Congratulations have flowed from team-mates and coaches. There has even been some teasing from friends about her new status.
But as national shuttler Yeo Jia Min walked into the OCBC Arena for training as the newly-minted world No. 1 junior yesterday, she made sure none of the usual drills over a three-hour training session changed.
If anything, the soft-spoken and fleet-footed player was only more aware of the pressing need to do better and aim for more.
The 18-year-old became Singapore's first top-ranked badminton player - junior or senior, singles or doubles - when the latest world rankings were released by the Badminton World Federation on Thursday.
But with just six months of eligibility left in junior events - they are meant for those aged 19 and below - she has already turned her focus to the senior circuit.
"I don't really plan on taking part in (many) more junior tournaments," she told The Straits Times after training yesterday.
The Asia Junior Championships next month and the World Junior Championships in October - both in Indonesia - will be her last two junior tournaments.
MAKING THE STEP UP
Senior competitions require (us to be) more tactical, patient, and consistent. (Success) can't be achieved without a certain level of speed and fitness.
'' YEO JIA MIN, the world No. 1 junior, on the difference between senior and youth competitions and what it takes to do well at the highest level.
She added: "I cannot be focusing on the rewards, the rankings - I have to think about the now."
Moving to the senior circuit, where she is ranked world No. 62, will mean facing the giants of the sport.
Doing well at youth level has not always guaranteed glory at the biggest stages, even though numerous shuttlers have turned their potential into success.
Yeo rattled off a few names, including Japan's Akane Yamaguchi, a two-time world junior champion ranked No. 4 in the world at just 19 years old.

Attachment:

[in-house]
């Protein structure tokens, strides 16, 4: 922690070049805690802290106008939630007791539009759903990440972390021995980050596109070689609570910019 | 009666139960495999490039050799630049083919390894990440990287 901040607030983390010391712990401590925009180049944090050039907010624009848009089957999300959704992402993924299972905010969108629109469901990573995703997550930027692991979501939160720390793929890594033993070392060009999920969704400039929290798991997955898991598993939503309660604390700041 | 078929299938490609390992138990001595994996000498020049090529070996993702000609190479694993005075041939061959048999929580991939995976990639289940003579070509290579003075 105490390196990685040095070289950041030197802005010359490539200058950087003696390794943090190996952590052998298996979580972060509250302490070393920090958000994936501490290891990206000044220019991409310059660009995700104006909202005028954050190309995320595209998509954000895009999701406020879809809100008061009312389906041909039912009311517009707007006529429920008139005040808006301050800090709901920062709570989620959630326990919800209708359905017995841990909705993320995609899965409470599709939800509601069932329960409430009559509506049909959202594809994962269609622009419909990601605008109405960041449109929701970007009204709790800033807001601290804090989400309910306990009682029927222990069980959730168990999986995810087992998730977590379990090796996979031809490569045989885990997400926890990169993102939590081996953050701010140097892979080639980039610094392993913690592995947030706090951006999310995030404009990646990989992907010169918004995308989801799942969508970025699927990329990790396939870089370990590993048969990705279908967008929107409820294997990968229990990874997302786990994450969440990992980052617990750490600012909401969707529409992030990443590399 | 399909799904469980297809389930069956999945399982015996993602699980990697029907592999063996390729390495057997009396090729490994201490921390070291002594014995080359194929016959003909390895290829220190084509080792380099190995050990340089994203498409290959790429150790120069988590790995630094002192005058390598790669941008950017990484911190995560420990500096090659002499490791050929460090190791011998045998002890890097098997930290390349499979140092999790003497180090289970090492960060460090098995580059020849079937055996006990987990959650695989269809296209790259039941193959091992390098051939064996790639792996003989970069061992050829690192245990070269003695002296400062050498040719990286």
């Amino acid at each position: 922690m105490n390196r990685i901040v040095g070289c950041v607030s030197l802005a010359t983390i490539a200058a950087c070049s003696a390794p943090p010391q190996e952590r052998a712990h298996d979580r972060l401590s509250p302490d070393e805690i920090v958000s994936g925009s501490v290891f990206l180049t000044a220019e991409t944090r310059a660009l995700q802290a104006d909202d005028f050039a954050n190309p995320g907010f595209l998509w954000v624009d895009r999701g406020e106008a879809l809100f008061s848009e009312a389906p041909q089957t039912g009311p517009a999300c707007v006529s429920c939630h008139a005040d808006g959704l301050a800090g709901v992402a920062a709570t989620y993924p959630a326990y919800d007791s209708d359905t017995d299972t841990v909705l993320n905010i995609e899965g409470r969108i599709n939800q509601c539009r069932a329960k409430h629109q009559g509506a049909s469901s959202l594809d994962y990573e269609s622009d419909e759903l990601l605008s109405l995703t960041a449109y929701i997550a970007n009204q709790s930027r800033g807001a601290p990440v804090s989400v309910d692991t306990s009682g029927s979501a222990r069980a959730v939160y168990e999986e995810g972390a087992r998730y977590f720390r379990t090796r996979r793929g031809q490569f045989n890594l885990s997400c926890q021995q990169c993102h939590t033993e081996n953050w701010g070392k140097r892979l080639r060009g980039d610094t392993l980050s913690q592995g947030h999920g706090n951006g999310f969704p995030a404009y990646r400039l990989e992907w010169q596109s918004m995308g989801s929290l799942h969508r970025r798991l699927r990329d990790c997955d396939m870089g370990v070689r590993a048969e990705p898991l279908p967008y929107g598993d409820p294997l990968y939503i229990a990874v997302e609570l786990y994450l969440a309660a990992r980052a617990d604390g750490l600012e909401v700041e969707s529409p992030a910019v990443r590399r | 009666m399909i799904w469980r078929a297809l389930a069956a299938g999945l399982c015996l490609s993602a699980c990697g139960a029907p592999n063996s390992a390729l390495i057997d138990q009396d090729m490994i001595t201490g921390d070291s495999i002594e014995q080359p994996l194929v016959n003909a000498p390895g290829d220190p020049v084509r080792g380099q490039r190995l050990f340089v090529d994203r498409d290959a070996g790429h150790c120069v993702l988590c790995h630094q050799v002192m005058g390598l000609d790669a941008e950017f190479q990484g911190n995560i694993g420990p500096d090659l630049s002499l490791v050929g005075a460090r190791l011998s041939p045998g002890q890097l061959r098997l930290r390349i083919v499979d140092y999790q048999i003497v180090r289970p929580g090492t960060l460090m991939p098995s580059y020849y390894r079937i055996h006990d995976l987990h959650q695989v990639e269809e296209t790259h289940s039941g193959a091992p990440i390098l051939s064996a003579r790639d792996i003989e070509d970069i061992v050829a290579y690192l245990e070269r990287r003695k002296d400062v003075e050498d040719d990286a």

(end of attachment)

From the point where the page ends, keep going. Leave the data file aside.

Singapore's No. 2 - behind world No. 28 Liang Xiaoyu - is relishing the challenge ahead.
"Senior competitions require (us to be) more tactical, patient, and consistent. (Success) can't be achieved without a certain level of speed and fitness," she said before her next tournament, the Australian Open in Sydney that starts on June 20.
"Everyone peaks at different times. Now it's Tai Tzu-ying (Chinese Taipei, 22)," she said of the world No. 1.
"A while ago it was (world champion) Ratchanok Intanon (Thailand, 22), and then (Olympic champion) Carolina Marin (Spain, 23).
"I don't think 'they peaked at a certain time so I have to do it too'. I just go with the flow, constantly do what I need to do.
"I'm quite happy with my progress in training and I can't wait to go on court and see how the training has been working."
Minister for Culture, Community and Youth Grace Fu also lauded Yeo yesterday. She posted a congratulatory note on her Facebook page, saying: "Very proud that our Team Singapore youth shuttler Yeo Jia Min is now the world's No. 1 junior badminton player...
"Her sporting achievements at this young age (are) commendable, through her hard work and a good support system... I hope more youth athletes will be inspired by Jia Min's achievements. We will continue to support our aspiring talents, and nurture the next generation of sporting champions for Singapore!"
While Yeo, who has been training as a full-time player since the middle of last year, places little emphasis on numbers and rankings, the figures do provide affirmation.
She said: "It's encouragement to see that I'm on the right track. It's proof that Singapore badminton can also do well on the world circuit."